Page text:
For first responders, such as firefighters, police officers and emergency medical technicians, a successful outcome to a mission--and perhaps the difference between life and death for them and those they are helping--depends on their communications system. Recognizing this critical need, first responders and emergency management officials have been calling for high-speed, LTE (Long-Term Evolution) cellular devices with three public safety "mission-critical voice" capabilities: "push-to-talk" for an immediate connection, "one-to-many" allowing an individual to broadcast to a large group, and "direct mode" that maintains a walkie-talkie connection when a wireless network is down, blocked or otherwise unavailable. To make this technology work effectively and ensure consistent product quality, the experts have already started developing standards.
There's just one catch: a device that employs all of these desired features doesn't yet exist. And without a working device to scientifically evaluate in different emergency situations, it hasn't been easy to design the standards that will optimize its performance.
So, to keep mission-critical voice communications development and standardization moving forward, the National Institute of Standards and Technology (NIST) is putting a new computer modeling tool on the job. The NIST tool uses ns-3, an open-source network simulation software, giving researchers the ability to virtually recreate any emergency scenario and draw upon a variety of environmental, structural, technological and human behavioral factors that could impact the performance of future LTE cellular devices.
Models produced by the NIST tool address performance issues such as:
- Voice traffic: who's talking, blocked or waiting in line to speak at any moment, and how well is the overall conversation flowing;
- Location: how do first responder movements--such as into and out of buildings, behind trees or next to metal walls--affect transmissions;
- Networking: how easily can additional first responder units join the communications network established by the team initially on the scene; and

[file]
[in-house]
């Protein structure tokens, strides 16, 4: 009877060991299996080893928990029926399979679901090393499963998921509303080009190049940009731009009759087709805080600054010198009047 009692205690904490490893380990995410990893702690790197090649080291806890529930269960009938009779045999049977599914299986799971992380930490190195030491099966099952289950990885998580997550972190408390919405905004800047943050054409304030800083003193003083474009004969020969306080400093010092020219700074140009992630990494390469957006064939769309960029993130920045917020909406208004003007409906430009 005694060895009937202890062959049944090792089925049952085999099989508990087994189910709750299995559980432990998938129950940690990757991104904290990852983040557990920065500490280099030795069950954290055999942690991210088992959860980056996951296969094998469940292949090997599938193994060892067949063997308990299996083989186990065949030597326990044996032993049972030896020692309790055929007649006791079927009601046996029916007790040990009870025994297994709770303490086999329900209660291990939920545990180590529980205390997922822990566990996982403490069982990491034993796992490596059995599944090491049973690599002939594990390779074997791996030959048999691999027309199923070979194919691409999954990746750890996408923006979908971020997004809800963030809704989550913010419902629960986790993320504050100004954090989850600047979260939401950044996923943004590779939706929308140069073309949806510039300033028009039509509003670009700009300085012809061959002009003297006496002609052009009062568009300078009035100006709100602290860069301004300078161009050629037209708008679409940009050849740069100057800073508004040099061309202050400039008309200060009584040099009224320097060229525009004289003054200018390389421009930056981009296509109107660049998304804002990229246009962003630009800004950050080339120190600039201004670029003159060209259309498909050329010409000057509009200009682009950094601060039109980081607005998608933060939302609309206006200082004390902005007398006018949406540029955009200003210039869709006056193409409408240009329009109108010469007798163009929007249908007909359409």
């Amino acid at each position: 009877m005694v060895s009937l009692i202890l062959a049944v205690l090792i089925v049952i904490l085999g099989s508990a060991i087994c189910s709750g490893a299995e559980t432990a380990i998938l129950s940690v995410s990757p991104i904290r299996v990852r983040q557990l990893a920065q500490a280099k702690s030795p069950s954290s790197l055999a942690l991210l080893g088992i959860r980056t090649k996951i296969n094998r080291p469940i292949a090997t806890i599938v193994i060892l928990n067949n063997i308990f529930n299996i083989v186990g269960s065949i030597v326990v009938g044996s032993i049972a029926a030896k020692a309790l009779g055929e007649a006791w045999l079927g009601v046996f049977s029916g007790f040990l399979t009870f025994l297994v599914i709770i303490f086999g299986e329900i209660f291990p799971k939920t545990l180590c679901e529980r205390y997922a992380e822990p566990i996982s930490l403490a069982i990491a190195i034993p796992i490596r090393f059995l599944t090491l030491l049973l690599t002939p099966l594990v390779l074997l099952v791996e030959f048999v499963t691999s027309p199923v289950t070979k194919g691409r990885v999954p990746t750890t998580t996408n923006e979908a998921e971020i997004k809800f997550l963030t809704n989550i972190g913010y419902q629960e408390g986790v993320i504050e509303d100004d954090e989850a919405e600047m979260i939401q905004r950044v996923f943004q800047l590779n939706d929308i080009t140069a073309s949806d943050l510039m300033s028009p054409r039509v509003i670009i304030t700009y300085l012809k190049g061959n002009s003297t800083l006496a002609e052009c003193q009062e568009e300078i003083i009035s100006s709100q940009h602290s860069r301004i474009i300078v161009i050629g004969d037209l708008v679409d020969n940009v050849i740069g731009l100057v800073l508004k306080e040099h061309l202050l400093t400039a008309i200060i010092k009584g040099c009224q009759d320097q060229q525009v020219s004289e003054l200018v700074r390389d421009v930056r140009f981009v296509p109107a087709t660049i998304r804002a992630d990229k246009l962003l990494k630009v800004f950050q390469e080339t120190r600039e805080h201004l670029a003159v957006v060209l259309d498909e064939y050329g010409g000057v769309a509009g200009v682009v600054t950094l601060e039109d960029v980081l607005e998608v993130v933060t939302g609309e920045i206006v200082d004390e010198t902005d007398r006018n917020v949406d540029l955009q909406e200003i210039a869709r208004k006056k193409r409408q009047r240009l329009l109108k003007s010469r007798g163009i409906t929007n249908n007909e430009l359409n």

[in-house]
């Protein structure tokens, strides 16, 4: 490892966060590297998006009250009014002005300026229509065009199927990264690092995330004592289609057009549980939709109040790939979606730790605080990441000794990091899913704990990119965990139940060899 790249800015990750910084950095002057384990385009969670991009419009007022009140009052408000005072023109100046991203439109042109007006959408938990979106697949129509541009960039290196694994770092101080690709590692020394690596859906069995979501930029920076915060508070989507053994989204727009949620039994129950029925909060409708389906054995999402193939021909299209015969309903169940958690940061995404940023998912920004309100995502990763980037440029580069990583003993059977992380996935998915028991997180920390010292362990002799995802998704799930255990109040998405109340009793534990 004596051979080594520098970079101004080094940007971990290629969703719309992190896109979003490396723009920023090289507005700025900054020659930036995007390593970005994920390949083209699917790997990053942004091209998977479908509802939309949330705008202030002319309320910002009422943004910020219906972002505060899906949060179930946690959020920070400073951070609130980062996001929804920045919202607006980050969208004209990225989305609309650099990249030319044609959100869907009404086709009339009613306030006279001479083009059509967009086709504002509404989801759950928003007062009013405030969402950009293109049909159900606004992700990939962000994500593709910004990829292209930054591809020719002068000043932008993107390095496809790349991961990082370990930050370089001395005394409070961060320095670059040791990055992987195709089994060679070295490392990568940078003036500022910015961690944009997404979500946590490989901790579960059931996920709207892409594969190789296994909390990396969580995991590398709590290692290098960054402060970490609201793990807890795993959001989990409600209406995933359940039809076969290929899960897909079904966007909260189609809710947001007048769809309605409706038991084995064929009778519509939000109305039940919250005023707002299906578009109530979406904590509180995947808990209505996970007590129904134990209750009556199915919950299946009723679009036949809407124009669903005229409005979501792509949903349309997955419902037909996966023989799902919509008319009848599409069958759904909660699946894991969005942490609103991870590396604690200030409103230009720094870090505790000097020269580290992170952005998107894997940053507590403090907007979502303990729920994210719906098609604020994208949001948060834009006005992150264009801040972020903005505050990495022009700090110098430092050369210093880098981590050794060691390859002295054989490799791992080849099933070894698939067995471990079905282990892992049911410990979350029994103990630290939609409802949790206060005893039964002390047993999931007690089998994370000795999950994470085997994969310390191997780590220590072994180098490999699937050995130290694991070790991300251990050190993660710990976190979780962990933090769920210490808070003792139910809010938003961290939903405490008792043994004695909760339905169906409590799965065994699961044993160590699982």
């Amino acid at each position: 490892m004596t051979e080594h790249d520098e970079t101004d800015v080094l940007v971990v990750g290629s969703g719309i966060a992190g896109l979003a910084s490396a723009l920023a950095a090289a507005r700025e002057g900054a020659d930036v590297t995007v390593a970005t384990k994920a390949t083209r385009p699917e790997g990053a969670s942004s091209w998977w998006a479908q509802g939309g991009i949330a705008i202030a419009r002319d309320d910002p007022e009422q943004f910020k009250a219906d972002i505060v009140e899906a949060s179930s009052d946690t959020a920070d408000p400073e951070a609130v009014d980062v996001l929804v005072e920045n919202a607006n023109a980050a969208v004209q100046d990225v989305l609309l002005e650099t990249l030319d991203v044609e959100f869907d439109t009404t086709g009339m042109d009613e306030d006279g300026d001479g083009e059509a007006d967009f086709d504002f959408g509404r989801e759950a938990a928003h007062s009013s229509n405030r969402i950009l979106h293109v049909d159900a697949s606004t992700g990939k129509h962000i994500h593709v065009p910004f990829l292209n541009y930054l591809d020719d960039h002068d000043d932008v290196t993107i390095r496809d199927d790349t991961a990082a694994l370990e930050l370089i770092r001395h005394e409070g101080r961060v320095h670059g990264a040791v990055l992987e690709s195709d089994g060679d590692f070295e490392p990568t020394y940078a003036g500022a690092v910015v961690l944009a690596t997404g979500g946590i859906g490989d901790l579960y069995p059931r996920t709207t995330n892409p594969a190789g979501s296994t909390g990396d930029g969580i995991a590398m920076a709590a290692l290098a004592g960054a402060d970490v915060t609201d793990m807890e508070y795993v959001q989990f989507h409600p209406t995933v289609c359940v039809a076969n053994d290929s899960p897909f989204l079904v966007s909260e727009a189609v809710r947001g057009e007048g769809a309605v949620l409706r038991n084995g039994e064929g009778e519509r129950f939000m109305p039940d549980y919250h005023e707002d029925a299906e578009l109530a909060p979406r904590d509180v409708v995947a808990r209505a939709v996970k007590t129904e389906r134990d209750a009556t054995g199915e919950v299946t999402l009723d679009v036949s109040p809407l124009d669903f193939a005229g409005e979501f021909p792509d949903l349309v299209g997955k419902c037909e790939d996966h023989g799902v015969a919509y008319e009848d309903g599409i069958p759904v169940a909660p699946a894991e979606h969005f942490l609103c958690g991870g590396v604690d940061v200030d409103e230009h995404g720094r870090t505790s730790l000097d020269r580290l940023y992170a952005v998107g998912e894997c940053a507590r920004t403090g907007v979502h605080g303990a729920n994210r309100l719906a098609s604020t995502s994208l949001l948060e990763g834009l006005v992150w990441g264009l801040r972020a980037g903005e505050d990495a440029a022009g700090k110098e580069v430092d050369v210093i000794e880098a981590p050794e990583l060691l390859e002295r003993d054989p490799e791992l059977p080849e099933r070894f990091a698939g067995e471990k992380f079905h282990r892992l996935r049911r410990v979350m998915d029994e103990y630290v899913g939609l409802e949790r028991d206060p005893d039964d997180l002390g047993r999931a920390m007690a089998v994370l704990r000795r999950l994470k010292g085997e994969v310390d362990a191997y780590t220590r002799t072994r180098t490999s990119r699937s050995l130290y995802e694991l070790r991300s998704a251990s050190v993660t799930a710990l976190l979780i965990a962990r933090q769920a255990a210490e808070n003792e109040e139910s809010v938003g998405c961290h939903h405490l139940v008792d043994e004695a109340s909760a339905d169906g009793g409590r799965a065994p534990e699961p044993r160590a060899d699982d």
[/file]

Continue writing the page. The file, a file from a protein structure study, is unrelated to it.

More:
- The use of protocol emergency buttons: how effective are these functions that give first responders the ability to break through ongoing communications to request immediate assistance for victims or themselves.
A graphical user interface (GUI) can be used with the NIST tool so that results from the models can be viewed as animations. Videos with demonstration scenarios showing first responders and the LTE communications protocol in operation during different types of emergencies are available from via NIST.
"We hope that the new modeling tool will be widely used by researchers who want to experiment with different ways to optimize the three key mission-critical voice capabilities, by manufacturers who want to 'field test' device designs without having to build multiple versions, and by emergency management officials who want to educate first responders under their command about the advantages of LTE communications in hazardous situations," said Richard Rouil, a computer engineer in NIST's Communications Technology Laboratory (CTL) who helped create the tool. "Most importantly, the tool makes it possible to develop, test and refine standards for the next generation of emergency response communications devices concurrently with, rather than after their development."
According to Rouil, a collaborative effort with the University of Washington will work toward integrating the NIST module directly into the ns-3 software to enable expansion of the tool's modeling capabilities. Funding for this project comes from a NIST grant awarded in June 2017 to the University of Washington as part of the Public Safety Innovation Accelerator Program, a technology advancement effort for public safety communications that also is funding the development of the LTE modeling tool. The Innovation Accelerator Program, managed by NIST CTL's Public Safety Communications Research (PSCR) Division, provides research, development, testing and evaluation of broadband communications technologies to foster nationwide interoperability among first responders.